Minoan Mountaintop Manse
Thursday, February 07, 2013
In 1898, archaeologist Sir Arthur Evans visited a small plateau near the town of Ierapetra in southeastern Crete, where he documented in his now-lost diary the remains of a Minoan fort. For almost a century there was no further exploration of the site, called Anatoli, until last summer, when a team from the University of Athens began digging there. Over more than a month, the team unearthed new evidence suggesting that the structure was not, in fact, a defensive fort, but rather a well-preserved two-story villa dating to the New Palace period (1600–1450 B.C.). In addition to walls more than seven feet high, archaeologists also uncovered an impressive stone facade, a room filled with large storage pithoi (ceramic containers), a rock-crystal bead, a bronze ax, and a pillar crypt—a distinctively Minoan ritual structure. Rural villas of this type have been uncovered in Crete before, but they were all situated in the lowlands and plains. Thus the Anatoli villa, at almost 9,000 feet, is only the second to be found at such a high altitude. Excavation director Yiannis Papadatos suggests that it likely functioned as a regional administrative and economic center. Until now, Minoan scholars have focused largely on the island’s lowlands and coastline. In the coming seasons, the team hopes to further explore the role of Minoan mountaintop settlements.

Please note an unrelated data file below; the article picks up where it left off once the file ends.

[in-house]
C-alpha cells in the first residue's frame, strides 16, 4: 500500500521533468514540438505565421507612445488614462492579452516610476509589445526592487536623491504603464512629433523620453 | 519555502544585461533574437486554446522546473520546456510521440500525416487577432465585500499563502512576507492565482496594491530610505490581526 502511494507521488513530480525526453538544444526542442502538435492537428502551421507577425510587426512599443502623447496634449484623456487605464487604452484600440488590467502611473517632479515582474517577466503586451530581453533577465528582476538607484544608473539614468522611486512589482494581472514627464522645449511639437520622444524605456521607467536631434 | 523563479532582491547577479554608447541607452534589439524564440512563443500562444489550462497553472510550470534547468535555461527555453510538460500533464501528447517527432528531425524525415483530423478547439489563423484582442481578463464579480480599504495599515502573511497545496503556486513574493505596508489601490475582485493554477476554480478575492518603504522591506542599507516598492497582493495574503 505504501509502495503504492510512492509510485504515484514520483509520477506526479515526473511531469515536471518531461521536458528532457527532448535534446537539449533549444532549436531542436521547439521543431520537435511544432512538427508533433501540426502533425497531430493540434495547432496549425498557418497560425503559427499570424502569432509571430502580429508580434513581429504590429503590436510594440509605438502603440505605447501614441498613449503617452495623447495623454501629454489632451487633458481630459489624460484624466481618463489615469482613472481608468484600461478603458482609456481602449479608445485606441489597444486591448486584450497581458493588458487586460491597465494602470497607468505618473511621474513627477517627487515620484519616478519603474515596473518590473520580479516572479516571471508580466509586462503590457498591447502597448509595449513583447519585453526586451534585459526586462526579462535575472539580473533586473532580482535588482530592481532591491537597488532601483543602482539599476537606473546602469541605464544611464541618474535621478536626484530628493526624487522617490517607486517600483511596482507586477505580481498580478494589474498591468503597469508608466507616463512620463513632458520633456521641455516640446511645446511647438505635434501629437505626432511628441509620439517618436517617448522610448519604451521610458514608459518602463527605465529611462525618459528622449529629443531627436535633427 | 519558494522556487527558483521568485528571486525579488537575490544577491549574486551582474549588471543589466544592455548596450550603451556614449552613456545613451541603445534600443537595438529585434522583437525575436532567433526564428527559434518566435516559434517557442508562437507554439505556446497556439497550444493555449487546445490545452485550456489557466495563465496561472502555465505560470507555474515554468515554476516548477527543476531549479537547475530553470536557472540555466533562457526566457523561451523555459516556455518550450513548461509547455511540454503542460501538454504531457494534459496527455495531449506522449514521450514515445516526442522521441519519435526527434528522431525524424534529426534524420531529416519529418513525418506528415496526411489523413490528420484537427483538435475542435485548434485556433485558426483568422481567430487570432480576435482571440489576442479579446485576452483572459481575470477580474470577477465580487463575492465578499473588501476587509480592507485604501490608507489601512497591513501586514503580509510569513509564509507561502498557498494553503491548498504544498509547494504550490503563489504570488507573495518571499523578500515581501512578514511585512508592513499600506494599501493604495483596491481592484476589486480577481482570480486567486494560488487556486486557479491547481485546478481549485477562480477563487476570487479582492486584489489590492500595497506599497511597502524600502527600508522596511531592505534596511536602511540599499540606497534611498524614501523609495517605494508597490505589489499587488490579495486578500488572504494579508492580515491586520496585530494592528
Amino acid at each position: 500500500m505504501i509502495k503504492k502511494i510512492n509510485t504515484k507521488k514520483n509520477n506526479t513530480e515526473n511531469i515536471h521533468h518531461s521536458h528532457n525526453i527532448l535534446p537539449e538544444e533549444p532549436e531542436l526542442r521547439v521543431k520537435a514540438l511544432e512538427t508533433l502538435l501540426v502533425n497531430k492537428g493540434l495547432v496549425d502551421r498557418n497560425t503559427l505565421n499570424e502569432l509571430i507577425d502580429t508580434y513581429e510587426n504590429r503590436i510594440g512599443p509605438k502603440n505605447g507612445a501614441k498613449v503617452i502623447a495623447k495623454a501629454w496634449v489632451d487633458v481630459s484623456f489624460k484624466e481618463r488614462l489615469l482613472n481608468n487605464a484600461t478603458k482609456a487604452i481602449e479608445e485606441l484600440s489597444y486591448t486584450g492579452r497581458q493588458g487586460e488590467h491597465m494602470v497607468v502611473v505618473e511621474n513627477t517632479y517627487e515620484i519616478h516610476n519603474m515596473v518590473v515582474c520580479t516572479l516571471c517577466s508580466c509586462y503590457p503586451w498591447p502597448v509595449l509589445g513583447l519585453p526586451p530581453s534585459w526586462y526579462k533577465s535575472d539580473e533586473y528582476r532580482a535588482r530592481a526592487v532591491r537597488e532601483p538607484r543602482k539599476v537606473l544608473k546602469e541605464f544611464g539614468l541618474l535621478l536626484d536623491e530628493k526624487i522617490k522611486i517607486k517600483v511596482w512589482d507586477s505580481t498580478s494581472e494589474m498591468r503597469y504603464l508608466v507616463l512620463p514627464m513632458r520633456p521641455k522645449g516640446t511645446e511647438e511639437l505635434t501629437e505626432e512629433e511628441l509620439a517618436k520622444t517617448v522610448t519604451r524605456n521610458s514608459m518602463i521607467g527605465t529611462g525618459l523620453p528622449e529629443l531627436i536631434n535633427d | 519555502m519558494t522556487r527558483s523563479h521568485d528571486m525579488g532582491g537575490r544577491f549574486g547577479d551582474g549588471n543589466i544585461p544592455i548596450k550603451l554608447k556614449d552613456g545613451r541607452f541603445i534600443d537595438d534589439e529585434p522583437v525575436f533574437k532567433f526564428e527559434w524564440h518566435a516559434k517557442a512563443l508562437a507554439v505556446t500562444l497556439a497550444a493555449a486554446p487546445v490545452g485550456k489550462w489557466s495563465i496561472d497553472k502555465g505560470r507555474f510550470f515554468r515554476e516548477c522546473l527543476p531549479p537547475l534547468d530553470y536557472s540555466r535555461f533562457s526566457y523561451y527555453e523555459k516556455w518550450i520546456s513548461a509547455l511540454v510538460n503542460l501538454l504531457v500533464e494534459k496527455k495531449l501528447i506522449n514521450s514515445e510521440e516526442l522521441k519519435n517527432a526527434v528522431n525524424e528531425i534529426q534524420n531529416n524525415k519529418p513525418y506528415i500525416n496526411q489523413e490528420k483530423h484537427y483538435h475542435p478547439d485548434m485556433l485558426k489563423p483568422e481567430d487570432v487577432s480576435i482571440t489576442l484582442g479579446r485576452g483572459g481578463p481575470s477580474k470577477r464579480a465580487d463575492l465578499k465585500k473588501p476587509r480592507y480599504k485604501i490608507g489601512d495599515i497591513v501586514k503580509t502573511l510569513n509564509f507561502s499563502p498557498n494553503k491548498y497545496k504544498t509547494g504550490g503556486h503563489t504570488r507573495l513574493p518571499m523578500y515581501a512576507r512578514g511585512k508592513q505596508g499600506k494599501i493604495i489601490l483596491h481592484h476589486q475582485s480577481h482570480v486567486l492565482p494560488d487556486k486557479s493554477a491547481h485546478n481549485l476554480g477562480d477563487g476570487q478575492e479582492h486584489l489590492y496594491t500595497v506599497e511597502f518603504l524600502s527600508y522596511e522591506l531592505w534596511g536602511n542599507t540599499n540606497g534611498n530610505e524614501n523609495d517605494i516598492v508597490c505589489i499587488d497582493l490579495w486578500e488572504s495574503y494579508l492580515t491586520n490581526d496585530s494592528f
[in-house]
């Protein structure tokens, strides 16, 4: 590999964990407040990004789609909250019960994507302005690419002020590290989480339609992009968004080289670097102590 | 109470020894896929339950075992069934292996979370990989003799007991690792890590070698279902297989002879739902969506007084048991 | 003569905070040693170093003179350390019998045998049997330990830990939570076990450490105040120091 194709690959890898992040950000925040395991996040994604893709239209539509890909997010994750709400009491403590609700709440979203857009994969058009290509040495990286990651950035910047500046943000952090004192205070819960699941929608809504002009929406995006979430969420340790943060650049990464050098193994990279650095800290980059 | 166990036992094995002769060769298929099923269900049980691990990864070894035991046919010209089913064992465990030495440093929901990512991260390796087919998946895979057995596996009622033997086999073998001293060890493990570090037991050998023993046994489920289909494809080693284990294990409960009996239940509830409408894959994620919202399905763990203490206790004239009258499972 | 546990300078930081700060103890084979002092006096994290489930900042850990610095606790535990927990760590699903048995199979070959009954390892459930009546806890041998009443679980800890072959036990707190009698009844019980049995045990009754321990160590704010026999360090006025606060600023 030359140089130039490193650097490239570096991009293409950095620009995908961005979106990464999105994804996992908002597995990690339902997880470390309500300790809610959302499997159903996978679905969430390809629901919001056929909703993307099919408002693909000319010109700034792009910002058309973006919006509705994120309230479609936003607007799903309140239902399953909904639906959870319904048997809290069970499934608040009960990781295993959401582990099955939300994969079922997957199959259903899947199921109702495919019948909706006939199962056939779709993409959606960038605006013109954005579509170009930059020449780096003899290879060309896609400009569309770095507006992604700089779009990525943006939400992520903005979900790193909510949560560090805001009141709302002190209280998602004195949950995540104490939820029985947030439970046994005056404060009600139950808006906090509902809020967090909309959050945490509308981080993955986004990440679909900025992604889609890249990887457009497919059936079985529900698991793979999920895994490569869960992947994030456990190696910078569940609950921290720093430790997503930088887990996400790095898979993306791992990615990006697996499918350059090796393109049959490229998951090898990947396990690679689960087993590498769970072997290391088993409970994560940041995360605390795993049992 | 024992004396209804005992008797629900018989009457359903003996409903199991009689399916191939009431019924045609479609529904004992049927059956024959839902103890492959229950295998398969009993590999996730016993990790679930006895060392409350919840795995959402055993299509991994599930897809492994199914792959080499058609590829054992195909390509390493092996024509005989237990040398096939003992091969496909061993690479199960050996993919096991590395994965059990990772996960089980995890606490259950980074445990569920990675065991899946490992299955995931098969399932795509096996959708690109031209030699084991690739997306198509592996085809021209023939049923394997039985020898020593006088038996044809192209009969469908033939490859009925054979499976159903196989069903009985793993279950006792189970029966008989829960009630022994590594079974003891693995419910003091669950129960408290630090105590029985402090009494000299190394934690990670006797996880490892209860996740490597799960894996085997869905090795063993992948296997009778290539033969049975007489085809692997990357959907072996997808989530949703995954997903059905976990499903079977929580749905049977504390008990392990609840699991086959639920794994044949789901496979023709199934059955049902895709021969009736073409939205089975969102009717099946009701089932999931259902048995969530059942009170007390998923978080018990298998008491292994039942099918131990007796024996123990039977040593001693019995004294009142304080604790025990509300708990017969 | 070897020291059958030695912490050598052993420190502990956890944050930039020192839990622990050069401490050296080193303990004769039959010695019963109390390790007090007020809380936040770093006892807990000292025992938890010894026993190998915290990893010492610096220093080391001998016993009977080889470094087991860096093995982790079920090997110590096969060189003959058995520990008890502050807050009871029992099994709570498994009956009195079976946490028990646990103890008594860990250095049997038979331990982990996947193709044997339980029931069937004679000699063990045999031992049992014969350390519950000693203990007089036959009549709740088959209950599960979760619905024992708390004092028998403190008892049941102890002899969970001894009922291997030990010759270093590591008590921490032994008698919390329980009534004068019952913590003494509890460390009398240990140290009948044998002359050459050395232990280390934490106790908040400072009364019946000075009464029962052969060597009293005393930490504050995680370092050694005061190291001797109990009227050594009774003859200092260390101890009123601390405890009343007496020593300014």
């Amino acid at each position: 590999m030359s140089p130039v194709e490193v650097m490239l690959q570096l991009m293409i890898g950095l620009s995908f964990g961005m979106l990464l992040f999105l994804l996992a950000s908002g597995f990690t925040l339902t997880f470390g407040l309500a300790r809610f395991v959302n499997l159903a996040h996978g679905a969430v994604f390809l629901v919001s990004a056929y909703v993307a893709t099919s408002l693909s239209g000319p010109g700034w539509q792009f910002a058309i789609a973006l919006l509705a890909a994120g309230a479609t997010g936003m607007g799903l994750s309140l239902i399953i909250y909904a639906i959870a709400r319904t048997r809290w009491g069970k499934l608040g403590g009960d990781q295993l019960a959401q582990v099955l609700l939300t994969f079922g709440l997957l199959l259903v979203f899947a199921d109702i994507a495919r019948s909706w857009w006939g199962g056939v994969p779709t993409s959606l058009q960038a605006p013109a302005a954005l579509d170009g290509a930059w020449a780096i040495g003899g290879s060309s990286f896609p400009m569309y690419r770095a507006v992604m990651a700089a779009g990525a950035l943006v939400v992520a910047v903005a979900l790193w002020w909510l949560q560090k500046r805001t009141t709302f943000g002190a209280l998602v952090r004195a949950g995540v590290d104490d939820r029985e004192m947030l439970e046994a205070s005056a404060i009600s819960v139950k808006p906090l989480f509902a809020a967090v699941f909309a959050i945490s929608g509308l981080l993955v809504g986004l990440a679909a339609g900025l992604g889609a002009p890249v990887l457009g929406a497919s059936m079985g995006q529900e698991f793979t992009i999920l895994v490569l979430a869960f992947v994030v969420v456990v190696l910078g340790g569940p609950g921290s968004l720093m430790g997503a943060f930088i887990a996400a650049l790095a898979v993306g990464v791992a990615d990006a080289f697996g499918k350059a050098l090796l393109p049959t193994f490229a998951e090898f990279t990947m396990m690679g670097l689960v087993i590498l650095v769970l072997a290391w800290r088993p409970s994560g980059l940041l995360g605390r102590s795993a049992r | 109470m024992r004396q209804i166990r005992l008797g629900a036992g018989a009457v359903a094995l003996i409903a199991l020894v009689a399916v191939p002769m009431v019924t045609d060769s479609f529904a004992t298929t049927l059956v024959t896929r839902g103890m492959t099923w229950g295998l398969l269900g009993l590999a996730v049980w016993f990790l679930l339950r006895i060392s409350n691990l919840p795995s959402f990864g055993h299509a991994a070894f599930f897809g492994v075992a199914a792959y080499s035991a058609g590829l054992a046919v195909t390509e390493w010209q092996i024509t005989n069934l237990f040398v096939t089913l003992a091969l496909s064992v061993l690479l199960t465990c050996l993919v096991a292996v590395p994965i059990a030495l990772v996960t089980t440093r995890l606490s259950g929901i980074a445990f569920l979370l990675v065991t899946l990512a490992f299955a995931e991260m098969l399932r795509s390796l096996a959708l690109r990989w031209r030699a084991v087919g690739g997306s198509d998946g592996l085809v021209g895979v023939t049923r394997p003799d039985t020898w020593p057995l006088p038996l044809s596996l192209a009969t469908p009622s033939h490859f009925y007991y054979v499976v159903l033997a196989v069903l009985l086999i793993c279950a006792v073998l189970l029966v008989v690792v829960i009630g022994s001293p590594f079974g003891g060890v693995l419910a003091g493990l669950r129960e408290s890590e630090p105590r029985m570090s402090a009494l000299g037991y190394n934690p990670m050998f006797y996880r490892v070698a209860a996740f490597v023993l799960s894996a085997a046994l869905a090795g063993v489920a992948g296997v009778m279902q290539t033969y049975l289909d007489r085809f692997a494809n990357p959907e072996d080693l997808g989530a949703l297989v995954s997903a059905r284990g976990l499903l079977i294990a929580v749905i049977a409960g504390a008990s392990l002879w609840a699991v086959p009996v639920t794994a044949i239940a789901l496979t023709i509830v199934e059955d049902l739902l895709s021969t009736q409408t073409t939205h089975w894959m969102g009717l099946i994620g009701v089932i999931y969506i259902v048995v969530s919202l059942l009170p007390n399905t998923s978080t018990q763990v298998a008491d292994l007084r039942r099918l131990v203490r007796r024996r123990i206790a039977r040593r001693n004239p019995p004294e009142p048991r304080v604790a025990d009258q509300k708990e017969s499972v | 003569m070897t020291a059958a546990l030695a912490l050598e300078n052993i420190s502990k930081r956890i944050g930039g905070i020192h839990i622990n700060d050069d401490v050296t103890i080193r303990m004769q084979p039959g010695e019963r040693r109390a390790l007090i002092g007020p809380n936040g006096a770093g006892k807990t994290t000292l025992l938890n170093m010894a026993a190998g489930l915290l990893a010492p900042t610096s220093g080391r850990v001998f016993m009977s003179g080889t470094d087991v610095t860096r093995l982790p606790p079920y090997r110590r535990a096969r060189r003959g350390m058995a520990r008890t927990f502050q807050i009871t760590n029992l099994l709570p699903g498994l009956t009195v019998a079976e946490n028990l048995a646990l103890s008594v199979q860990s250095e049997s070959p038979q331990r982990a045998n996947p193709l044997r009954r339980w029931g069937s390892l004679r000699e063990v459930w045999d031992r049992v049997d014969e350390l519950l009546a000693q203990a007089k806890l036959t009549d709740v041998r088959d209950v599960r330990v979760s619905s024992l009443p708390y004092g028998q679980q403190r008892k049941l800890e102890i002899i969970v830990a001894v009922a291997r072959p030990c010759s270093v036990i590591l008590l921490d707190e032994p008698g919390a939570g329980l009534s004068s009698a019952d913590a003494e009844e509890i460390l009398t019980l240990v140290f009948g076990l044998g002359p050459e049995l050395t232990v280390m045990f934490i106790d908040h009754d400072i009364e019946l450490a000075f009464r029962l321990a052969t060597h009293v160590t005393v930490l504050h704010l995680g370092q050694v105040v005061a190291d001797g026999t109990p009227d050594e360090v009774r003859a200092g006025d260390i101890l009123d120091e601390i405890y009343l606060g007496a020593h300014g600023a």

Correcting the record on Tycho Brahe, a 2.5-mile-long labyrinth among Peru’s Nazca Lines, Ramesses III may have been the victim of a “Harem Conspiracy,” and northwestern India identified as the birthplace of the Romani